“Frankly, we should probably double the number of state parks we have in the state,” he said.

“The reason, though, that I support that so much is that it’s large tract of land that parks owns on Miller Peninsula. They’re going to develop a small portion of it into a campground with some amenities,” he said, calling camping one of the few cost-effective recreational opportunities for families.

He predicted concerns about the park will be addressed.

“In the end, though, there will be a state park and we’ll have that advantage,” Van De Wege said.

Nikki Fields, State Parks planning and real estate program manager, said in an interview about 10 percent of the park would be developed to hold about 100 campsites, none of which would be in the park’s forested area, where trails might be added.

Fields said campsites would likely be lost at nearby Sequim Bay State Park “whether we like it or not” due to land movement.

Sequim resident Darlene Schanfald said Miller Peninsula “is a very special place” with a forested area that, if compromised, would be destructive to the area.

“We do need alternative kinds of parks, and this is an alternative park the way it is,” she said. “We don’t agree there should be the kind of crazy development that parks wants to do.”

Tharinger said Parks had wanted to build a motel on the property and a zip line.

“There’s a lot of distance between that and some more parking facilities,” he said.

“There’s a full spectrum of possibilities to that 3,000 acres or whatever it is. So it doesn’t have to be, I think, full development.

“I think the community has been heard loud and clear about that, but there is a shortage of campground and parking spaces and camping spaces on the Peninsula,” Tharinger said.

Elwha Bridge

Chapman said construction crews should be mobilizing to begin building the new Elwha River Bridge later this year in a $32 million replacement project, adding the construction contract has been let and a key piece of Olympic National Park property purchased.

The new span will be built next to the old one, which will remain in service during the estimated 30-month construction period to avoid traffic disruption on U.S. Highway 101.

“One of the things were were able [to do] was convince folks not to close off that east-west corridor,” he said.

Capital gains tax,

education funding

The lawmakers said the state Supreme Court’s recent decision upholding the constitutionality of the excise tax on capital gains, which are due April 18, affects few North Olympic Peninsula residents.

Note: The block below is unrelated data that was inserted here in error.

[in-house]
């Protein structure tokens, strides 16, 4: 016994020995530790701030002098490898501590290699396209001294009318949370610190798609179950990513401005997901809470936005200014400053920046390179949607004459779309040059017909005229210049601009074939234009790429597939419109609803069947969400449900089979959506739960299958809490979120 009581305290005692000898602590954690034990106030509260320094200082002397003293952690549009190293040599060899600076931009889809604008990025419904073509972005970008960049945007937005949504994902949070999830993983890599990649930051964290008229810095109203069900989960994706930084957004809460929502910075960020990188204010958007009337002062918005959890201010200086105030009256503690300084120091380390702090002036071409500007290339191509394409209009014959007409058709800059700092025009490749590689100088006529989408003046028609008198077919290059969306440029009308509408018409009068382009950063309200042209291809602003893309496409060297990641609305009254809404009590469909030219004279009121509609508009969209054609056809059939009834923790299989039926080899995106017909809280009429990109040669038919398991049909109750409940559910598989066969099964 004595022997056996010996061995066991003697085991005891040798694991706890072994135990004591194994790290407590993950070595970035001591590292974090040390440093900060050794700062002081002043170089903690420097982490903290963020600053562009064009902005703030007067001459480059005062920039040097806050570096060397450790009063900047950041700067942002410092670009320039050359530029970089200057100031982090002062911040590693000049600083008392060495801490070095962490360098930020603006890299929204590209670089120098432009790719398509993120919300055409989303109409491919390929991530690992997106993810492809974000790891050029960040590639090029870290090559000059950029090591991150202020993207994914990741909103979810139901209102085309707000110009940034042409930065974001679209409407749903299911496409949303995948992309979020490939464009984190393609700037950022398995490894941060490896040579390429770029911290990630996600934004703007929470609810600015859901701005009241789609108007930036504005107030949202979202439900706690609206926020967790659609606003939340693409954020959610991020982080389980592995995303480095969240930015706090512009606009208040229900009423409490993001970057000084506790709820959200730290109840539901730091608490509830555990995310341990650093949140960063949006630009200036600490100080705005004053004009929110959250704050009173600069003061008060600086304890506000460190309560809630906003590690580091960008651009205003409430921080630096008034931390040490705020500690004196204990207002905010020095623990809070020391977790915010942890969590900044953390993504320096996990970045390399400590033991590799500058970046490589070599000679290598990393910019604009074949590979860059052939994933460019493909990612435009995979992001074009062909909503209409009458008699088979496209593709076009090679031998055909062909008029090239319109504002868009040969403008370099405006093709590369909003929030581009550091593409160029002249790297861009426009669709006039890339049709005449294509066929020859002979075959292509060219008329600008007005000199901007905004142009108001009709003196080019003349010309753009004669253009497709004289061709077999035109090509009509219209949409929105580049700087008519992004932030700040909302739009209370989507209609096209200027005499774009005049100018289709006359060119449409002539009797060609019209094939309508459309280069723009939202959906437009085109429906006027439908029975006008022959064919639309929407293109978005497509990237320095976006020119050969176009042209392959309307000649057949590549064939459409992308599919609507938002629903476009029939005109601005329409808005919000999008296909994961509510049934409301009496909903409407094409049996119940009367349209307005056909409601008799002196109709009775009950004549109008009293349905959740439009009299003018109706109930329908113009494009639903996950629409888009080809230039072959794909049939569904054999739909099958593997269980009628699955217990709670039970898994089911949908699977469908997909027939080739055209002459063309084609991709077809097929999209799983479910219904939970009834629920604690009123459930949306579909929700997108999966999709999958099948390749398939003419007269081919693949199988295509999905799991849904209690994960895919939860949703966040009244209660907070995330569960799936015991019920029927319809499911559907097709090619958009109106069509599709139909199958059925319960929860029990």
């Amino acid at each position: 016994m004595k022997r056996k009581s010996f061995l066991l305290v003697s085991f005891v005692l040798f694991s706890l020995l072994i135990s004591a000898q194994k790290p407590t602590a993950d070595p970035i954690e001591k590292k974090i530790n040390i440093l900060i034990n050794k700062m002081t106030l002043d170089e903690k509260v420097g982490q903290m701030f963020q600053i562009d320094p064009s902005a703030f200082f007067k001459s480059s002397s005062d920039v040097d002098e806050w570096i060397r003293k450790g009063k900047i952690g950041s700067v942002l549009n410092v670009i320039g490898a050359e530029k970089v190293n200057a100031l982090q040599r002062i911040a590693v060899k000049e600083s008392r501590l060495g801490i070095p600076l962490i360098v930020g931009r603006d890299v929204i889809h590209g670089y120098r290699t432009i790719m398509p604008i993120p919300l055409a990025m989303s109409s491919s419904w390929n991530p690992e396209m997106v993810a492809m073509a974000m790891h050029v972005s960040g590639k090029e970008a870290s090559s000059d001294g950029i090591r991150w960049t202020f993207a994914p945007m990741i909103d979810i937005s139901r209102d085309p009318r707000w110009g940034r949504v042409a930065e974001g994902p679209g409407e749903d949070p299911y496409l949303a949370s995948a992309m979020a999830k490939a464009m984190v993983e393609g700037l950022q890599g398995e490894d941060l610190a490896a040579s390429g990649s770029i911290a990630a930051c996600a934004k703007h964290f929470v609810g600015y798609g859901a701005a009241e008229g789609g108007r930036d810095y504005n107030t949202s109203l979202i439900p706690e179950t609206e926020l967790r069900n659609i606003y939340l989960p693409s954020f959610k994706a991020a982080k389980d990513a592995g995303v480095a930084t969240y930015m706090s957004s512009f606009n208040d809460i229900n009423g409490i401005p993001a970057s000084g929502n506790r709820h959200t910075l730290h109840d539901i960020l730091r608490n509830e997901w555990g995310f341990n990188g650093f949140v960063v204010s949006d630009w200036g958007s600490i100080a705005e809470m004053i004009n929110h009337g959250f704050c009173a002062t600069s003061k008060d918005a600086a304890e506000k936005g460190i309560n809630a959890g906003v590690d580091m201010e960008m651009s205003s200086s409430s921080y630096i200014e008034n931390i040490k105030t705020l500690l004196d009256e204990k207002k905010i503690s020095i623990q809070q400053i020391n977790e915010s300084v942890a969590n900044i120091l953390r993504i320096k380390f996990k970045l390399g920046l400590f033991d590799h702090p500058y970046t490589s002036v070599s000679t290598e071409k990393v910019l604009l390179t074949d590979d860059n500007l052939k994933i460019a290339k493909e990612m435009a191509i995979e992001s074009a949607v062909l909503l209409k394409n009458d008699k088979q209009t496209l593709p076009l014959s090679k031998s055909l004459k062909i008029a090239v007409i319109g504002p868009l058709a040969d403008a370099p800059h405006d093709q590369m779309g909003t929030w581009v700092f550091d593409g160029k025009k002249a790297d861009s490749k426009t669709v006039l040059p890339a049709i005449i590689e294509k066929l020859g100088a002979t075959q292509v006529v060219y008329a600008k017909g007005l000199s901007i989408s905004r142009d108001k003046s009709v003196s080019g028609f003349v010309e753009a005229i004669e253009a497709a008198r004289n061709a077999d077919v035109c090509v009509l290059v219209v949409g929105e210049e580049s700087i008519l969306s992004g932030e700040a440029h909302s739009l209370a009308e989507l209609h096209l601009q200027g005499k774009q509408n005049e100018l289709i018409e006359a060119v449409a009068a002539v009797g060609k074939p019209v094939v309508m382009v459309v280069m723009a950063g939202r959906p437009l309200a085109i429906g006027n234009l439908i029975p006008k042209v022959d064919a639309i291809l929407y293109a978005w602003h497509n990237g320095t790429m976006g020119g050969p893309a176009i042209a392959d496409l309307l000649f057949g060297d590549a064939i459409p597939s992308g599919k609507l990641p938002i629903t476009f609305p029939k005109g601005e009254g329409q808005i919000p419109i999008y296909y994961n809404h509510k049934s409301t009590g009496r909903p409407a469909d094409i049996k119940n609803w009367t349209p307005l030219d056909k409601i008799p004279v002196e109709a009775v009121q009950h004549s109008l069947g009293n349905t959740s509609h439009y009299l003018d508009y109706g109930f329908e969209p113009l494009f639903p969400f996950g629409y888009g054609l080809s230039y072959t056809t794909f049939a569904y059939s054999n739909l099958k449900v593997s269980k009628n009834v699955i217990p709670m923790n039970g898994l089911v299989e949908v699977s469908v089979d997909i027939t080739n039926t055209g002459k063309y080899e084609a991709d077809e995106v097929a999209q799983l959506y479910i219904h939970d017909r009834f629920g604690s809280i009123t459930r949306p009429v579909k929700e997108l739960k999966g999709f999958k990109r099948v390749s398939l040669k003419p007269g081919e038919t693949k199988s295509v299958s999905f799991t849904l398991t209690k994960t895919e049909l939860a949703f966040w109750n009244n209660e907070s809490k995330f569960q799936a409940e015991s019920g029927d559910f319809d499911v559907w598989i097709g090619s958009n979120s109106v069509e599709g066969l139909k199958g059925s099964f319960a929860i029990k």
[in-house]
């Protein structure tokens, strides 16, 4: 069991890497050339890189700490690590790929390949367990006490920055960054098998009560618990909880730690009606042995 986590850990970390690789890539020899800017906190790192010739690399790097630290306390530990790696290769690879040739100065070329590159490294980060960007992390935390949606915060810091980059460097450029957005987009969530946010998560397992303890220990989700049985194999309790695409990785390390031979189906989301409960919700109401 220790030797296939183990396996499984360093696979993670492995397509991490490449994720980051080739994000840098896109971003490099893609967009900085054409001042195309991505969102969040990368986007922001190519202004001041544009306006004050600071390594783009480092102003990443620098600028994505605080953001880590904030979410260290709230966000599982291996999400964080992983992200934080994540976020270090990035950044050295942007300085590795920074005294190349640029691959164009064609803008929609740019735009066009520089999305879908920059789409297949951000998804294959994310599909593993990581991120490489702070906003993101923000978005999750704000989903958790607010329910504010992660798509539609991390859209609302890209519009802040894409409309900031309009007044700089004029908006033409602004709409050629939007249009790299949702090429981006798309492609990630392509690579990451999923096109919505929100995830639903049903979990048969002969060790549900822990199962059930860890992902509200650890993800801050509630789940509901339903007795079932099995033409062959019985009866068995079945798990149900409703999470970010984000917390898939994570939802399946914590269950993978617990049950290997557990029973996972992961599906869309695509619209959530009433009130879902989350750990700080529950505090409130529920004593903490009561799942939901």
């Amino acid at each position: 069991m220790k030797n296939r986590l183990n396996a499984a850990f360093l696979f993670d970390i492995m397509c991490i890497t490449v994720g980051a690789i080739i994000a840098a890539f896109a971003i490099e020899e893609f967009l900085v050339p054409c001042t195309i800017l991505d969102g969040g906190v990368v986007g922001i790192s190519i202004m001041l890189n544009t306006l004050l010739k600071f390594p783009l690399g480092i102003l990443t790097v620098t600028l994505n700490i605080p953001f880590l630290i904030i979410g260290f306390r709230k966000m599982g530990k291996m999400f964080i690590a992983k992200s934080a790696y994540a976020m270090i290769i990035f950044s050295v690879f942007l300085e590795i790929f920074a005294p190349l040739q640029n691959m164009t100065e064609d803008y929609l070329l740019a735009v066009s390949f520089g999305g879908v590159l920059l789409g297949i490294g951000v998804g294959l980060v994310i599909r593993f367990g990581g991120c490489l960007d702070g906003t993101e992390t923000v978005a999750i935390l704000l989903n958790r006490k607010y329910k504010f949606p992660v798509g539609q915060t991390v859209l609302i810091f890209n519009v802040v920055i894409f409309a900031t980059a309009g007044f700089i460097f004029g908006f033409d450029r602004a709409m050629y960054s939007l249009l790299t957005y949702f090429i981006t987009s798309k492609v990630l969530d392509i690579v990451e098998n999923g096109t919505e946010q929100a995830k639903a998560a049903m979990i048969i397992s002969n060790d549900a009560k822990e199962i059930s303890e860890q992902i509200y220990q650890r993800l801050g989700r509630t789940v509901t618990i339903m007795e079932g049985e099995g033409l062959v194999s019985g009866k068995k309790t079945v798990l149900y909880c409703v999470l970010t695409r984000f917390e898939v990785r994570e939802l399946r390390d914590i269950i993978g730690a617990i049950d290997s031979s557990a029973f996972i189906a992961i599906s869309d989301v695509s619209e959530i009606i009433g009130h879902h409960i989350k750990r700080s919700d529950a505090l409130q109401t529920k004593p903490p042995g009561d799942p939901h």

The tax was approved by the 2021 Legislature in ESSB 5096. It applies to the sale or exchange of long-term assets including stocks, bonds and tangible assets.

The 7 percent tax is imposed on individuals’ capital gains over $250,000.

“We were targeting the hedge funds that really opened up shop in Washington,” Chapman said, adding one hedge fund announced they are moving to Dallas, Texas.

“You could tell right then and there they had no commitment to the state,” he added.

“They literally had a commitment to their bottom line, and the minute we asked the very wealthy, the very largest hedge funds, who provide no service to our state … the minute we ask them to pay a little bit, they beat feet out of here to Texas.

“Well, good riddance to them, and we don’t want their kind,” Chapman said. “The hard-working men and women of the 24th, who live and work and work here every day, well, we’re not asking you to pay.

“And if you have $250,000 in capital gains, then I think you are probably pretty committed to this area,” Chapman said.

“And by the way, Texas has twice the property tax that Washington has, so good luck to you. See how that works out,” he said.

“You know what, I voted against the bill, and I’m still in favor of it, so that happens sometimes.”

Tharinger said the tax was expected to affect about 7,000 taxpayers, with the first $500 million generated going to early leaning operating and capital programs for building day care centers and staffing them.

Funds over that, about $190 million, are expected to go the the common school account, the state fund for K-12 education.

“We actually in this capital budget that we heard [Tuesday], we booked about $60 million of that into school modernization, so schools actually like Brinnon, I think … are going to benefit from that to get a new roof and a new floor in the current budget if we get that to governor’s desk.”

Van De Wege said state Department of Revenue modeling has shows 15 to 18 people a year on average would pay the tax in the 24th District, which is comprised of Clallam and Jefferson counties and part of Grays Harbor County.

“The vast majority of our constituents are never going to pay the tax,” he said.


Legislative Reporter Paul Gottlieb, a former senior reporter at Peninsula Daily News, can be reached at